It is a well-understood fact that sugar is bad for your teeth, but the mechanism behind this process and the severity of the problem are not always recognized by the public at large. Let's take a look at some of the facts behind sugar and its effect on your teeth.
Every time you eat or drink something, bits and pieces of food or drink are left on your teeth as a residue. Most things we consume contain some sugar and your body is well equipped to process it. Healthy amounts of sugar are easily broken down, but excessive amounts of sugar in your diet can overwhelm your ability to process it. Any sugar that isn't broken down serves as fuel for bacteria that reside in your mouth. The American Heart Association recommends no more than 9.5 teaspoons of sugar per day to maintain a healthy diet.
When bacteria consume sugar, they leave behind acids as a waste product. These bacteria form a film on your teeth as they grow, creating an acidic residue called plaque. This residue seals around your teeth, allowing its acid to slowly eat away at the enamel covering that protects them. Continuous consumption of food and drink throughout the day allows plaque to build quickly and form ever tighter seals around your teeth.
Given enough time, the acidic reaction between plaque and your teeth will create a hole, referred to as a cavity. Once the enamel has been breached, bacteria will begin colonizing the inside of the tooth, which leads to tooth decay.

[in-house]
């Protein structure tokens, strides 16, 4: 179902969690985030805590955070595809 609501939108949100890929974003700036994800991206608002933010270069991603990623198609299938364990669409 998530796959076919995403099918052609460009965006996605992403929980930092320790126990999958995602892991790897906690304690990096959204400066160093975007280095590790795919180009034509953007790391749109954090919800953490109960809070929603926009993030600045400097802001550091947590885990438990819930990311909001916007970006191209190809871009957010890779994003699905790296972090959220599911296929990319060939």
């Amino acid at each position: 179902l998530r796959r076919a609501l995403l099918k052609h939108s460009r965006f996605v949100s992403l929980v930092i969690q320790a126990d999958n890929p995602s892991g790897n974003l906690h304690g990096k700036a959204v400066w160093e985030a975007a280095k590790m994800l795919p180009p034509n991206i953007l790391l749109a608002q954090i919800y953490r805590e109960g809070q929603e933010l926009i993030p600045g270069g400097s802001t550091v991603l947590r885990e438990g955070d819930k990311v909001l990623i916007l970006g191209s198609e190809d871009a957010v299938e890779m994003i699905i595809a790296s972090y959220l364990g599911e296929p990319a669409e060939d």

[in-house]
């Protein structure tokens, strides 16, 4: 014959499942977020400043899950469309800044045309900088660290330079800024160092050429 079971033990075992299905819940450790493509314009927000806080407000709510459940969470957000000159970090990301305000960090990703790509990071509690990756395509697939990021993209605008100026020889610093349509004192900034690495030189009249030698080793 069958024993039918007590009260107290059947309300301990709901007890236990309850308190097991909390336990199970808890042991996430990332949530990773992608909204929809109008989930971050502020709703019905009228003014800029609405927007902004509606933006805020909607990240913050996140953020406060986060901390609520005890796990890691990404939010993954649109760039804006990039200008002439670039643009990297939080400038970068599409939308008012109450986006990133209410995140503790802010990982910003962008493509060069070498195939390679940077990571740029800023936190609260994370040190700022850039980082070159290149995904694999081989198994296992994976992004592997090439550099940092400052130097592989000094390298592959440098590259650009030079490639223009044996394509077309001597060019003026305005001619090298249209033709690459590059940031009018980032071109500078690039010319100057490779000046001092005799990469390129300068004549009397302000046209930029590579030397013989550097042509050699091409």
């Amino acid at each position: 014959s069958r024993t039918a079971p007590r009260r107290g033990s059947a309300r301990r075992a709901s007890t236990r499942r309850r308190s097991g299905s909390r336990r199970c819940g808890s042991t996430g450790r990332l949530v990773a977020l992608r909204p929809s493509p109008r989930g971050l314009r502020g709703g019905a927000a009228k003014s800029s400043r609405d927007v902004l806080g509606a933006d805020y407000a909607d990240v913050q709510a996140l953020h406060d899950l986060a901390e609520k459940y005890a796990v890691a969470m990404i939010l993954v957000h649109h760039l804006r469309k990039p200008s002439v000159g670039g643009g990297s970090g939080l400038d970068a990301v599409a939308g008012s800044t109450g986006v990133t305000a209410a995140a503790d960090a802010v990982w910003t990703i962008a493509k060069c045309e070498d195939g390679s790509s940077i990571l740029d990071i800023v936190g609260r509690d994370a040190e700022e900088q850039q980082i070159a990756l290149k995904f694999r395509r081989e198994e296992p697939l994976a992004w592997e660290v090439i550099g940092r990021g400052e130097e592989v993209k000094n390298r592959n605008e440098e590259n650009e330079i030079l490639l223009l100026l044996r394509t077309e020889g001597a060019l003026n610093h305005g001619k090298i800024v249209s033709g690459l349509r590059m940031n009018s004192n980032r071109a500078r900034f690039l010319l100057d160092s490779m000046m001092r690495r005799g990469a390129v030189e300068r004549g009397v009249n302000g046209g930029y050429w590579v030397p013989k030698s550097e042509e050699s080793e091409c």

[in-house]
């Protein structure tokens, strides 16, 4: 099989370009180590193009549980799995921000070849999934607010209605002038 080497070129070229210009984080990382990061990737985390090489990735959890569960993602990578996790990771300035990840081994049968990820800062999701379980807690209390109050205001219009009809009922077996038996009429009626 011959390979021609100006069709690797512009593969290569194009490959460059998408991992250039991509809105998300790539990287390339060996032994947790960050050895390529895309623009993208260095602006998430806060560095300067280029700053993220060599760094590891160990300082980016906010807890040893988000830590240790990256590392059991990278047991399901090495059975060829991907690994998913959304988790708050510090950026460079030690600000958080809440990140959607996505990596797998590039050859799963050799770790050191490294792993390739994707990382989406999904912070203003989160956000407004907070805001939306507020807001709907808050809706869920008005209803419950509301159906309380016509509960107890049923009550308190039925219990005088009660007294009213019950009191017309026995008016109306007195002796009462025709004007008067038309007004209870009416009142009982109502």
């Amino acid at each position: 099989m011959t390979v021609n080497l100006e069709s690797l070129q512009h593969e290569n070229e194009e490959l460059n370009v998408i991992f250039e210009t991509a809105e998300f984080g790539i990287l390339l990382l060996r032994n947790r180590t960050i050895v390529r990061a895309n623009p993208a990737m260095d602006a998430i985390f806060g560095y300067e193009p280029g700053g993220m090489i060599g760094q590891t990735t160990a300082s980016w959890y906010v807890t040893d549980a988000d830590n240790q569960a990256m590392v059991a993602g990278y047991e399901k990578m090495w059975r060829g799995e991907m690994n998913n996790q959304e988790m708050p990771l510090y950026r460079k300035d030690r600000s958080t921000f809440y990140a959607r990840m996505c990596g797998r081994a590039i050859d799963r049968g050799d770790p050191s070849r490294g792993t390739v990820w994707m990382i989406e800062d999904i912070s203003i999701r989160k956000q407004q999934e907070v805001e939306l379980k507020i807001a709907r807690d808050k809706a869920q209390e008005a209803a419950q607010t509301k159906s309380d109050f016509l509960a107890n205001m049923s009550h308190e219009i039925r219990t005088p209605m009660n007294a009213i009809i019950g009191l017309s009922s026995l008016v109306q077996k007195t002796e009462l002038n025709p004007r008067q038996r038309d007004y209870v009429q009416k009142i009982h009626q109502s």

The inner portion of each tooth is not resistant to bacterial growth and contains living tissue, including blood vessels and a nerve. A bacterial infection of the tooth will eventually damage these tissues and kill the tooth entirely, which will not only result in the loss of the tooth but significant pain as well.
Preventing the issues mentioned above can be easier than it sounds. Avoiding high sugar intake when possible and sticking to regular separate meals prevents plaque from building up as quickly. Additionally, brushing your teeth at least twice a day and flossing at least once will clear debris and help to prevent the formation of plaque. The use of a fluoride toothpaste can also strengthen your enamel and make it more resistant to acid erosion.
While all of the above are excellent ways to prevent decay, plaque formation is inevitable given enough time. For this reason, it is always recommended that you have a professional cleaning done twice a year by a qualified hygienist.
If you are looking to learn more or are interested in scheduling a cleaning or exam for yourself, we encourage you to contact us at 516-874-7834. We are R+R Dental, and our warm and caring staff are excited to assist you with anything you need. Find us in Hicksville, located at 754 S Broadway!